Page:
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A 12-month project to make venues safer and more inclusive raises bigger questions about how disabled artists will return to performing live post-pandemic.

Holy Moly & The Crackers performing at Moonbeams Festival

A new initiative will help live music promoters remove barriers faced by Deaf and disabled artists as they prepare to return to live performance. 

Disability-led charity Attitude is Everything is working with gig promoters to ensure Independent Venue Week (IVW), which took place online this year, is as accessible as possible in 2022.

Through a 12-month collaboration with the event, Attiude is Everything hopes to equip promoters with the knowledge and skills to ensure artists no longer face access issues.


A 2019 survey by the group found 70% of artists, bands and solo acts withheld details of a health condition or impairment over concerns it could “cause problems and impact a relationship with a promoter, venue or festival”.

Two in three artists said they had to compromise their health or wellbeing to perform live. One in five cancelled a show due to physical access issues.

A separate recent survey by Signed Culture, which supports and promotes access to BSL (British Sign Language) in the arts, confirms there is much work to be done to make performance venues fully accessible.

The survey, translated by a professional BSL presenter, highlighted a need for venue staff to wear clear face masks to help communication.

43% of those surveyed said this would help them feel “safe and secure” when venues reopen.

Next Stage

The IVW initiative is part of Attitude is Everything’s Next Stage artist development programme. It will bring together disabled artists and promoters for training and to develop resources.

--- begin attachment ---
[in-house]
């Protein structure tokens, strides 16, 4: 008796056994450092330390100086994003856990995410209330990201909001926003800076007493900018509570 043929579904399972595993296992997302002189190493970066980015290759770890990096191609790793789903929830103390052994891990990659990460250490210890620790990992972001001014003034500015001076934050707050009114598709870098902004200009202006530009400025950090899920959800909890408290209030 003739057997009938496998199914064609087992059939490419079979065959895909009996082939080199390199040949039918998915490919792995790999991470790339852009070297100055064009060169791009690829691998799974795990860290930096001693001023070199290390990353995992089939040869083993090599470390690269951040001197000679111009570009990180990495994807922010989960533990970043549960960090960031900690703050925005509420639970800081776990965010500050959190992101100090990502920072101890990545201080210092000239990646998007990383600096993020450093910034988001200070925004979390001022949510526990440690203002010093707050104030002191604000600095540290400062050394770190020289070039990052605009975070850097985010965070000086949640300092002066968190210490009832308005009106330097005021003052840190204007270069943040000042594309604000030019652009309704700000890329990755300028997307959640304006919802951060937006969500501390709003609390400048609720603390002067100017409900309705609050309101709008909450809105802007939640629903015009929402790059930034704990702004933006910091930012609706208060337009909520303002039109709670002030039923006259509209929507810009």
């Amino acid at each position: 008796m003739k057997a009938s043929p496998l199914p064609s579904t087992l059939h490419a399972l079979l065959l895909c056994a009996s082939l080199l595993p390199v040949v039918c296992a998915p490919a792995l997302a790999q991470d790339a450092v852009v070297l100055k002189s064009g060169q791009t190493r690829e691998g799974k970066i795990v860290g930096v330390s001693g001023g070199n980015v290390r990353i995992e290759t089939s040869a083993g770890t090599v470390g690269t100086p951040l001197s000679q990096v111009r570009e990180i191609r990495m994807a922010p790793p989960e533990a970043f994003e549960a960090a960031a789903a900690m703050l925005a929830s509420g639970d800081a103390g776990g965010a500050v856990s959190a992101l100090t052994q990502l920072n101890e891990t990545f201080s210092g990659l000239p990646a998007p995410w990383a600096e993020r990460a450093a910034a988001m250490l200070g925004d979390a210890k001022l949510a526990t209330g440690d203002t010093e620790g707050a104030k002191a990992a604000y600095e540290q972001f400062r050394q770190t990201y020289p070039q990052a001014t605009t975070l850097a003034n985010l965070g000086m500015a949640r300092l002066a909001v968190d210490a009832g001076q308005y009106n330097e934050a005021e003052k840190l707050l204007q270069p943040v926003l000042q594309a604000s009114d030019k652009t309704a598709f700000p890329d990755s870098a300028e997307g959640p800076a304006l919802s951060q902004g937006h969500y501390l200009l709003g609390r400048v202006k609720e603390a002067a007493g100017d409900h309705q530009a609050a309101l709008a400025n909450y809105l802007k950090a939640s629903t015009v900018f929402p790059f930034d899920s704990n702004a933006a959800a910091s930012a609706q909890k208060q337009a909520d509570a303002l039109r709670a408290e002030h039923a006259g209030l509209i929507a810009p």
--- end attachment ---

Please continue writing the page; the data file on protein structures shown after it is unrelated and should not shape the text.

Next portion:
A series of promoter workshops are planned this month to discuss how promoters currently engage with disabled artists and collaboratively develop training and resources.

Six promoters and venues have signed up to the project: The Boileroom, Guildford, The Night Owl, Birmingham, We Broke Free, Bournemouth, Scruff of the Neck, Manchester, Communion, London, and Ouroboros in York. 

Rich Legate, Attitude is Everything’s Artist Development Manager, said: “This campaign is going to be a hugely positive and beneficial collaboration between promoters and artists, and aims to enrich our future live music landscape.

“Following the results of our 2019 survey we know that many artists with access requirements face challenges disclosing their health condition or impairment. We want to take the burden away and it's really exciting to be tackling this in partnership with Independent Venue Week.”

Attitude is Everything encourages other interested promoters to get in touch.

Bigger picture

The charity has also launched a new artist survey to explore the issues facing artists returning to live performance post-pandemic.

It seeks to “build a picture of how artists with impairments and/or long-term health conditions are feeling about returning to live music”.

The findings of the survey will feed into the organisation’s campaign work and specifically the Independent Venues Week project.

Holy Moly & The Crackers singer Ruth Patterson said the IVW initiative will have a positive impact on artists "and encourage a more inclusive atmosphere for everyone in the music industry”.

She said: “Asking about access requirements for artists and crew should be as simple as asking for dietary requirements in riders and common practice.”